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Supersedes HELCOM Recommendations 20/3 and 16/11

Adopted 2 March 2004, having regard to Article 20, Paragraph 1 b) of the Helsinki Convention 1992




RECALLING Paragraph 1 of Article 6 of the Convention on the Protection of the Marine Environment of the Baltic Sea Area, 1992 (Helsinki Convention), in which the Contracting Parties undertake to take all appropriate measures to control and minimize land-based pollution of the marine environment of the Baltic Sea Area,

HAVING REGARD also to Article 3 of the Helsinki Convention, in which the Contracting Parties shall individually or jointly take all appropriate legislative, administrative or other relevant measures to prevent and abate pollution,

RECALLING ALSO HELCOM Recommendations dealing with the possible environmental impacts of intensive forestry and of drainage of wetlands in particular


HELCOM Recommendation 18/4 ("Managing wetlands and fresh water ecosystems for retention of nutrients") recommends that increased nutrient retention in wetland and fresh water systems should be considered through e.g. large-scale restoration of natural water regimes in drained fens and bogs;

HELCOM Recommendation 15/1 ("Protection of the coastal strip") recommends that in the protected coastal strip intensive forestry and intensive farming including drainage be restricted;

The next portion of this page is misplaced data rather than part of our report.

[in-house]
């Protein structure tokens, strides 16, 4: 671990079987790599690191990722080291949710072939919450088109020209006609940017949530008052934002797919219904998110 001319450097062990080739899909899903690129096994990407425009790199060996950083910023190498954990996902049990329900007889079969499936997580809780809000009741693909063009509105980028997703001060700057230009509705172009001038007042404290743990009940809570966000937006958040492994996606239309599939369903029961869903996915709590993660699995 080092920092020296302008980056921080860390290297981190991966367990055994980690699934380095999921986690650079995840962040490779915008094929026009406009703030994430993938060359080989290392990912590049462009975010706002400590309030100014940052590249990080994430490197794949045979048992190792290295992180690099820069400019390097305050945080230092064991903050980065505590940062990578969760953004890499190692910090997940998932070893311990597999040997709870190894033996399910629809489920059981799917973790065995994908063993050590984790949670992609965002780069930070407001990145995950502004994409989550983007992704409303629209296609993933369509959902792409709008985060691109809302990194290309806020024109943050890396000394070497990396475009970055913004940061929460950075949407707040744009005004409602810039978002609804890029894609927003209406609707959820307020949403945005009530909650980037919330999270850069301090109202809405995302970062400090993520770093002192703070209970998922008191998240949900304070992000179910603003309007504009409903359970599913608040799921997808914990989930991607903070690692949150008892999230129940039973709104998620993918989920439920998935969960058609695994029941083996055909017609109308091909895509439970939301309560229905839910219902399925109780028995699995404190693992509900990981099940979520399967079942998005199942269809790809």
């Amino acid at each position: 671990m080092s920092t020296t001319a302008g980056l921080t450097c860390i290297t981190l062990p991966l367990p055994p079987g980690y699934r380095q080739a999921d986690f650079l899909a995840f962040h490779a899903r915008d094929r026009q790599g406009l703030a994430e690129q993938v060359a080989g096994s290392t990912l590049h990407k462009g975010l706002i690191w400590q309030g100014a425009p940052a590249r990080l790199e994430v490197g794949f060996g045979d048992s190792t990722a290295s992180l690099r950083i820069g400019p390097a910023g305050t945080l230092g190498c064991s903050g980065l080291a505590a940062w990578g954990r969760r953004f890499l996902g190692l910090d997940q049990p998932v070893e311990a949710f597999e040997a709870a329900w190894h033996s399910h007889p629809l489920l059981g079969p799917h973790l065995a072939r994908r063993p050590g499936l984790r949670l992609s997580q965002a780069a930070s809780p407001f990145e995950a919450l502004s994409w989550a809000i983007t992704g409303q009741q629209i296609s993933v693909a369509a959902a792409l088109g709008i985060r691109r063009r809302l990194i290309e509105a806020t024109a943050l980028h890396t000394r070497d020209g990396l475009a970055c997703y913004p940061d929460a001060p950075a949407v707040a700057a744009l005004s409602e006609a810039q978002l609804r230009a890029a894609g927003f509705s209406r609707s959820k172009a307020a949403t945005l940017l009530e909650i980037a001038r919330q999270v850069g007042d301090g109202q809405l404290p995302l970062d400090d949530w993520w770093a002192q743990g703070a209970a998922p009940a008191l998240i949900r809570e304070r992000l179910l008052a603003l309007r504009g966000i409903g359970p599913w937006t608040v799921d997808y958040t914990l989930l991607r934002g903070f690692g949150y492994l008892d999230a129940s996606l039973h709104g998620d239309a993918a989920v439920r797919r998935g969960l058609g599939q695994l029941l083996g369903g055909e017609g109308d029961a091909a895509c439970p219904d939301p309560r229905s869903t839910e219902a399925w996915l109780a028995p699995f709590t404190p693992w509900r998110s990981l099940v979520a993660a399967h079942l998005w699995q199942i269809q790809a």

HELCOM Recommendation 15/5 ("System of coastal and marine Baltic Sea Protected Areas (BSPA)") recommends that management plans be established for each BSPA to ensure nature protection and sustainable use of natural resources and that these management plans shall consider all possible negatively affecting activities, such as e.g. intensive forestry,

RECALLING FURTHER the Ministerial Declaration of 1988 and the Baltic Sea Declaration of 1990, calling, inter alia, for a substantive reduction of the inputs caused by diffuse sources,

RECOGNIZING the fact that a substantial part of the eutrophication problems observed in the Baltic Sea Area is caused by nutrient inputs from diffuse sources,

RECOGNIZING ALSO the general principles of sustainable forestry confirmed by the Ministerial Conference on the Protection of Forests in Europe (Helsinki 1993) as"stewardship and use of forests and forest lands in a way, and at a rate, that maintains their biodiversity, productivity, regenerative capacity, vitality and their potential to fulfil, now and in the future, relevant ecological, economic and social functions, at local, national, and global levels, and that does not cause damage to other ecosystems",

RECOGNIZING FURTHER that this concept of sustainable forest management should be understood to include maintaining the quality and protection of surface water and groundwater systems,

KEEPING IN MIND that a further reduction of deposition of air borne pollutants (especially nitrogen, acidic sulphur compounds and toxic heavy metals) into forest ecosystems and forest soils is a necessary precondition for the long term efficiency of measures in the forestry sector,

DESIRING to limit pollution from forest management and other anthropogenic load leaching from forestry land,

RECOMMENDS to the Governments of the Contracting Parties that the following practices should be promoted in forest management, taking into account the best environmental practice (BEP) and the best available techniques (BAT):